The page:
It is a time of transition for the Chicago White Sox.
For the first time in 108 years, they are sharing their city with a World Series Champion and they’ll enter 2017 with a new manager and a few new young arms, but without the face of the last half decade of their franchise.
Rick Renteria, who’s only managerial experience came with Cubs, is replacing Robin Ventura this year and he’ll try to compete in a division with the reigning AL champs, the team that won the pennant the preceding two years, a big budget powerhouse, and the Twins.
He’ll have to do it without Chris Sale, who’s traded his white sox for red ones, and Adam Eaton, who now plays for the Nationals, but with Lucas Giolito and Reynaldo Lopez, who might help give the White Sox a top notch rotation in the near future.
In fact, ‘not this year’ is going to be a bit of theme for this team. They aren’t ready to compete yet, as their lineup makes all too clear. Many of the online sports betting sites have Chicago White Sox listed as the worst team for a chance to win the AL Central division at +4000 odds.
- Tim Anderson (ss)
- Melky Cabrera (lf)
- Jose Abreu (1b)
- Todd Frazier (3b)
- Avisail Garcia (rf)
- Matt Davidson / Cody Asche (dh)
- Omar Narvaez (c)
- Tyler Saladino (2b)
- Peter Bourjos (cf)
Ok. So the first four are actually pretty good. Like really good. Like you get through the first four and you’re feeling good, like this might be a team that could really contend. Maybe win like 90 games if those guys all hit. All they need is a halfway decent bottom of the order and they’ll be sitting pretty.
But then you see it. After Todd Frazier, the White Sox don’t have a single player that would be a starter on a good major league team. Garcia is an NL pinch hitter in waiting. Bourjos is a defensive replacement / 4th outfielder if you have some pop elsewhere guy. Asche is actually decent and might benefit from a change in scenery now that he’s out of Philadelphia, but the rest? No. Just no.
Let’s focus on the good. Baseball is in the middle of an unbelievable wave of shortstop talent at the moment. Carlos Correa, Francisco Lindor, Addison Russell, Corey Seager, Xander Boegarts, the list goes on. But none of those guys made as much money as quickly as Tim Anderson.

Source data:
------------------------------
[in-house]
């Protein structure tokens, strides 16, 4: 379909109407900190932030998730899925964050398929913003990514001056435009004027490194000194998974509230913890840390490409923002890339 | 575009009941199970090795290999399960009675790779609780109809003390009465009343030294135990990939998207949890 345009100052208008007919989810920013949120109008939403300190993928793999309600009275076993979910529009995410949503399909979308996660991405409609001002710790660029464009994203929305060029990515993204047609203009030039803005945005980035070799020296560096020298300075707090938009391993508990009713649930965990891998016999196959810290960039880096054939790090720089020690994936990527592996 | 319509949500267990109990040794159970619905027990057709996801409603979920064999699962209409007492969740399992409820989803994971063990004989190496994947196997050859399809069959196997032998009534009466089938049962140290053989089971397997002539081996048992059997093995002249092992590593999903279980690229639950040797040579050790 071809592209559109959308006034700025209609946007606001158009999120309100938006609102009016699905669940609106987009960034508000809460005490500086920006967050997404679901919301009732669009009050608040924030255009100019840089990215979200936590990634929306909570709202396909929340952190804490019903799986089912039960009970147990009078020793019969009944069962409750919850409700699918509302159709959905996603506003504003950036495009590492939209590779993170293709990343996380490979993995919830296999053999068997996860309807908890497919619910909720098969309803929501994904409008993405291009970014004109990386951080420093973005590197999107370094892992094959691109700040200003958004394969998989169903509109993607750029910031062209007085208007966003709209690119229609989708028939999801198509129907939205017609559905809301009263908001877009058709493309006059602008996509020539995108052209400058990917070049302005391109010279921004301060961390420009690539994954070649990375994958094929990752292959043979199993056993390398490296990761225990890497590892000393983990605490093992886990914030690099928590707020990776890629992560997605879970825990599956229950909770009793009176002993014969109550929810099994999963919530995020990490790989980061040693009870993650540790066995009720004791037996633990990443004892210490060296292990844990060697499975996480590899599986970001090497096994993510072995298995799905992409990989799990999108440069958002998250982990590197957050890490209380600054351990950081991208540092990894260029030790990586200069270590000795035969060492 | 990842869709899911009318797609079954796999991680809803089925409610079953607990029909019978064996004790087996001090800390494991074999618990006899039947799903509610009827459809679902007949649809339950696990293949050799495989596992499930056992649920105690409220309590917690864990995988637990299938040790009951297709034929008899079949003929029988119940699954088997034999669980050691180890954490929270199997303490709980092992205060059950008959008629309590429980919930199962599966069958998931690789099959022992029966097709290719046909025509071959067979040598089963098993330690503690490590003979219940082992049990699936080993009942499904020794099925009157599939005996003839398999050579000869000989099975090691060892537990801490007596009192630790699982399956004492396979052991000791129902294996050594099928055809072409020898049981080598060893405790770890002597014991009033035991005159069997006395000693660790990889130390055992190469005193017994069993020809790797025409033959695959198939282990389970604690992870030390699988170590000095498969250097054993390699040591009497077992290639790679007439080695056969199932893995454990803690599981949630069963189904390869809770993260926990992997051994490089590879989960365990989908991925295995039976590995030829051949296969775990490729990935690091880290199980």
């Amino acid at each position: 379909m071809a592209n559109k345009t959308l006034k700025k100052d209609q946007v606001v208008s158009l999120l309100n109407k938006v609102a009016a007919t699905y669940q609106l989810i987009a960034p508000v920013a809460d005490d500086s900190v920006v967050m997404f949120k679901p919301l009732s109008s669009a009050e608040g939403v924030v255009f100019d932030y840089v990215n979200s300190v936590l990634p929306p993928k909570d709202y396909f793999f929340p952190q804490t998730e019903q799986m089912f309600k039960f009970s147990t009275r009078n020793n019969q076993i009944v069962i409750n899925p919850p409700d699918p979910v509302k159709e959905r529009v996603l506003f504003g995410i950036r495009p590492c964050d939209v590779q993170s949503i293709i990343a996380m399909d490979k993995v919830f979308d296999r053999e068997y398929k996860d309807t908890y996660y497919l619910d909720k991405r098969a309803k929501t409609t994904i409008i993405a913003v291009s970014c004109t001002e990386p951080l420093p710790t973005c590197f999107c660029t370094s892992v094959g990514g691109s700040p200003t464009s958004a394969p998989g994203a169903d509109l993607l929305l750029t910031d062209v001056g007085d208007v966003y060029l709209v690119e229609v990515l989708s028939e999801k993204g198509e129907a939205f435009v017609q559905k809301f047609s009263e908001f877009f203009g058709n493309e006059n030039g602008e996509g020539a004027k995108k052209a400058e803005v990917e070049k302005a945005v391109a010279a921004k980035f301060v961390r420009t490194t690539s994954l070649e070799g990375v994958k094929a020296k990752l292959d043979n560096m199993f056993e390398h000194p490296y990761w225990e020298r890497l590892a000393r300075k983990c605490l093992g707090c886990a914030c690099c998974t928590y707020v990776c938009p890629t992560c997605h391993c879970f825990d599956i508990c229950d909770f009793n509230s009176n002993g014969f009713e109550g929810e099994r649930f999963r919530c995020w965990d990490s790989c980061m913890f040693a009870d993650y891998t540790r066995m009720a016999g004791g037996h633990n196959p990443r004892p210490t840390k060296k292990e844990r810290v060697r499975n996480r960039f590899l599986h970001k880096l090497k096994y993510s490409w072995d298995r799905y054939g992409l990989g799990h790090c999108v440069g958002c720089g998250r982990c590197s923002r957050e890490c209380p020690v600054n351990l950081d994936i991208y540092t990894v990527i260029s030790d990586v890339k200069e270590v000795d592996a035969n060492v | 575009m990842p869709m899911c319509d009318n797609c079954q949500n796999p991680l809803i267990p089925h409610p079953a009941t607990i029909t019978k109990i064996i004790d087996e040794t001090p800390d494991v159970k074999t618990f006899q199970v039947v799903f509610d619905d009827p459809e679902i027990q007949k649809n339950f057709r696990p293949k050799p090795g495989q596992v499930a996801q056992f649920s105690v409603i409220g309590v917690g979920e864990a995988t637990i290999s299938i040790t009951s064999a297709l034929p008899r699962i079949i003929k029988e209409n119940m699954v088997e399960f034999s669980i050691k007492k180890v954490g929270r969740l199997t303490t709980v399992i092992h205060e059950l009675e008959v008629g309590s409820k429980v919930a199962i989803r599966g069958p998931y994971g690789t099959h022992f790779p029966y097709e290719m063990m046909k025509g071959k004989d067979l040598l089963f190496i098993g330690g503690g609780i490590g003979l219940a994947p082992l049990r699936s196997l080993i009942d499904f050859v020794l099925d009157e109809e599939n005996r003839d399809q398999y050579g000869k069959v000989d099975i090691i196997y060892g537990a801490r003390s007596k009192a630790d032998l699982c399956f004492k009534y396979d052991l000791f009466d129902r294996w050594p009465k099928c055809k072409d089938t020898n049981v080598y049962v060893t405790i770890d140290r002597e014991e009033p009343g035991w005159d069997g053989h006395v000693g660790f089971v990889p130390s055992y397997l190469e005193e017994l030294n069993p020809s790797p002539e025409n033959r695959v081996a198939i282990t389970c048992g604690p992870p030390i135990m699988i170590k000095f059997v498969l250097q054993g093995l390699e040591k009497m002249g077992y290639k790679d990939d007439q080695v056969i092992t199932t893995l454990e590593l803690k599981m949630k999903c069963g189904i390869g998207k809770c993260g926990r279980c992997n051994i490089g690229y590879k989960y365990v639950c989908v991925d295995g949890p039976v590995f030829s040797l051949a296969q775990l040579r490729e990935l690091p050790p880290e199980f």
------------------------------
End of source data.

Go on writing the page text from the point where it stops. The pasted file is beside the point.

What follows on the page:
This month, Anderson signed a 6 year, $25 million contract extension, with options for a little over $25 million more. It is the largest contract ever given to a player with less than 1 year of service time and it means the White Sox have their shortstop of the future. Will Anderson wrest the ‘best shortstop in the division’ crown from Lindor over the course of the next decade? No, probably not. There’s a reason he’s not mentioned with the cream of the shortstop crop, but from what we’ve seen he’s absolutely a major league caliber starting shortstop and the Sox will have him at a bargain basement price if he turns out to be good.
Hi numbers from last year – 2.8 WAR, 10 steals, and a .283 average are nothing to sneeze at. But Fangraphs thinks he probably won’t be able to repeat that level of success next year.
Jose Quintana is way better than you think he is. He’s an elite level MLB starter, and no one seems to have noticed until recently. The 28 year old has been as consistent as they come in his 5 year career and seems to be a lock for more than 200 innings at a low 3’s ERA.
He’ll be very valuable for the White Sox this year atop the rotation now that Sale is gone, but he might be even more valuable as a trade chip as there are about half a dozen teams that think they might be one front-end starter away from playing deep into October.
Beyond Quintana, this rotation has a lot of upside. Holland and Shields are veterans who could very well regain old form and be average to above average starters. Rodon could finally put it all together and be an Ace. Giolito, if he makes the team, could be anywhere from average to spectacular.
A lot has to go right here and while it is certainly possible, it’s pretty unlikely. Chances are: every one will be ‘just ok’ and Quintana will be a deadline mover.
- Todd Frazier hits 35 homers
- Jose Abreu hits .328
- Jose Quintana finishes the season for the Astros or Red Sox
- David Robertson finishes the season for the Astros
- Matt Davidson plays more games in AAA than the MLB